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Alien invasion

Alien invasion – in a lake near you

Liam Horan
WHEN Cllr Al McDonnell was told ‘the aliens are coming’ at a meeting of Mayo County Council, he knew it was no joke. Instead, he screwed his face up and asked that more people be told before it’s too late.
The aliens, most assuredly, are coming. Correction, the aliens are here already.
They have a name – Zebra Mussels.
They have embraced new technology too and you can read all about them on www.alienspecies.ie.
“Alarming,” said Al, when he heard what they can do. Al likes to pass a quiet Sunday afternoon fishing on Lough Carra.
He grew up so close to the lake he probably went to sleep at night listening to the gentle lapping of its shallow waters. He remains true to his home place and now – with the Zebra Mussels on the march – he wants anglers and other boatmen and women to know just how serious a threat they are.
Zebra Mussels are an invasive species. They are heedless family planners and reproduce rapidly. In no time, they will form a coat on the bottom of a boat. They can clog intake pipes for water supplies, and in parts of America, millions have been spent to try to get them out of water systems.
You don’t need to be a genius to calculate the cost – economic and human – of, say, the Lough Mask water supply slowing to a trickle because of these relentless reproducers. With Mask water now supplying more towns and villages than ever before, it’s a frightening prospect.
According to Dr Aoife Thornton – this region’s alien-buster – it is not some distant threat. Zebra Mussels arrived in Northern Ireland in 1994 and they have come right across the country mainly on the bottoms of River Shannon cruisers to set up home in the water systems of the west.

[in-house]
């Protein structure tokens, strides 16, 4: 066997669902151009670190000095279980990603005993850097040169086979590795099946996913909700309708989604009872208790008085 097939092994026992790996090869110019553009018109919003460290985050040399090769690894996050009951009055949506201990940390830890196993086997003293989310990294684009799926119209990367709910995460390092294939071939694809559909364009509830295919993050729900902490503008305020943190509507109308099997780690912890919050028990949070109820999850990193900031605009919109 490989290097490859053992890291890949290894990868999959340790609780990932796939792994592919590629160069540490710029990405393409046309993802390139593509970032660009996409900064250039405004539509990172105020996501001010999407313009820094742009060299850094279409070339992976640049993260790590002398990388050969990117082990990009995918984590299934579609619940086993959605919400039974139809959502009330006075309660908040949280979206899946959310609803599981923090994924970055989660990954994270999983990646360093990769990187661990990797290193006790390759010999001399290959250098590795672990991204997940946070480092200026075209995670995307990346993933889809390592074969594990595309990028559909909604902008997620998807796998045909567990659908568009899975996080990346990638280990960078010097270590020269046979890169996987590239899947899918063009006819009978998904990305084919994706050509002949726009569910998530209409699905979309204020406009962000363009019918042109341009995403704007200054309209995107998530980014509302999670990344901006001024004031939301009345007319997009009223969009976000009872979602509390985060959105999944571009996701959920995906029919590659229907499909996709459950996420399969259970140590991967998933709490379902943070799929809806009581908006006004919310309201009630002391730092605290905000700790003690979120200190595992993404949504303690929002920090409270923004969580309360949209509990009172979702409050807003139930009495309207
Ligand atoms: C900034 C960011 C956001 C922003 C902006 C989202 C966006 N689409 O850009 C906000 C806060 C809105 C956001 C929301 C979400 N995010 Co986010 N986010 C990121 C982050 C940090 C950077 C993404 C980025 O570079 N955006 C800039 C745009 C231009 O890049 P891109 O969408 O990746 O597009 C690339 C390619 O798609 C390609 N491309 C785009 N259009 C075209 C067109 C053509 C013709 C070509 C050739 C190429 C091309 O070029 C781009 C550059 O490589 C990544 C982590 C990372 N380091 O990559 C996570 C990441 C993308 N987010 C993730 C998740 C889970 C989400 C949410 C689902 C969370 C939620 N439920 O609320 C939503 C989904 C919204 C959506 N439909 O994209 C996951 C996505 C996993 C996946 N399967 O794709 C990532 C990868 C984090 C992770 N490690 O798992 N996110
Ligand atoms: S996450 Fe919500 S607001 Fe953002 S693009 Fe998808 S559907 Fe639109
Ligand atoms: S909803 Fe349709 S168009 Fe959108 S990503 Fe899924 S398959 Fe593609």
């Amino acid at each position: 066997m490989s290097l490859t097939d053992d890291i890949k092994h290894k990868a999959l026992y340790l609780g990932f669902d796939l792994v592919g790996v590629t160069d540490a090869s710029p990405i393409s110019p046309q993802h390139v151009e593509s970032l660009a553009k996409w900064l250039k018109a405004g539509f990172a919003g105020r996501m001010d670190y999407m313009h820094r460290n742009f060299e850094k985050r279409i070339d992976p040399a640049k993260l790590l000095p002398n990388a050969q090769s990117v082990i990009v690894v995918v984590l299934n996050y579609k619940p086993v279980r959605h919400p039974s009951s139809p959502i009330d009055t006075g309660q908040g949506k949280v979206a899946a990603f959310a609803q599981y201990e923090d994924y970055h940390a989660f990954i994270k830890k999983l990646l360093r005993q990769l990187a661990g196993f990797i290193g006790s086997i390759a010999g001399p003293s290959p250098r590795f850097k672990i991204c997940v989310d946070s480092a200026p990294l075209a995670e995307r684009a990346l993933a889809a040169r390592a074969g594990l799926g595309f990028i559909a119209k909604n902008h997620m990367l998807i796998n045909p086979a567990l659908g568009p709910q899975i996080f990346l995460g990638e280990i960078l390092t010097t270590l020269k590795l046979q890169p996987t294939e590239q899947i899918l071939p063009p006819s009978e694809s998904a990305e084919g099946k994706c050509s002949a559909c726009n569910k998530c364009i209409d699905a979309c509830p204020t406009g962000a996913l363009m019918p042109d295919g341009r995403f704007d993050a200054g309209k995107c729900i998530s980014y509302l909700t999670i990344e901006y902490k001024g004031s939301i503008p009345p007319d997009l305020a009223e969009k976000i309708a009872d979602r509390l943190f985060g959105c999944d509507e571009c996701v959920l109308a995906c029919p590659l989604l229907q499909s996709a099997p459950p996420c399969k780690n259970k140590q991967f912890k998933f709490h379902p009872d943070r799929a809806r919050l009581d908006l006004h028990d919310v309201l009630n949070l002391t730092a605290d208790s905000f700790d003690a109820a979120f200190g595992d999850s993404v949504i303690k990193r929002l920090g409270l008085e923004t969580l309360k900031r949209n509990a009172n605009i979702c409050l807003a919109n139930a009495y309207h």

They have moved fast and they have no intention of slowing down.
And that’s why some of the colour seemed to drain from Al’s face when she addressed last week’s county council meeting. That, and the fact that Zebra Mussels filter up to one litre of water per day through. This changes the food web of their new habitat. Thus, the population of fish gets reduced.
“As an angler I offer you our total support,” he told Dr Thornton, as she outlined her efforts to halt the march of the Zebra Mussel. And he urged her to meet with the owners of fishing and leisure boats in the region to enlist their help.
There are a few things boat-owners can do. Dry out boats for up to a month. Scrap down and steam-clean boats after taking them out of water. Store boats in dry conditions. Clean outboard motors. Leave engines to dry for at least three weeks. Clean secondhand boats upon purchase.
Over 60 lakes all over Ireland are now infested. There are fears the Zebra Mussel will over-run the lakes of the Corrib catchment. The race is on to beat the aliens before it’s too late.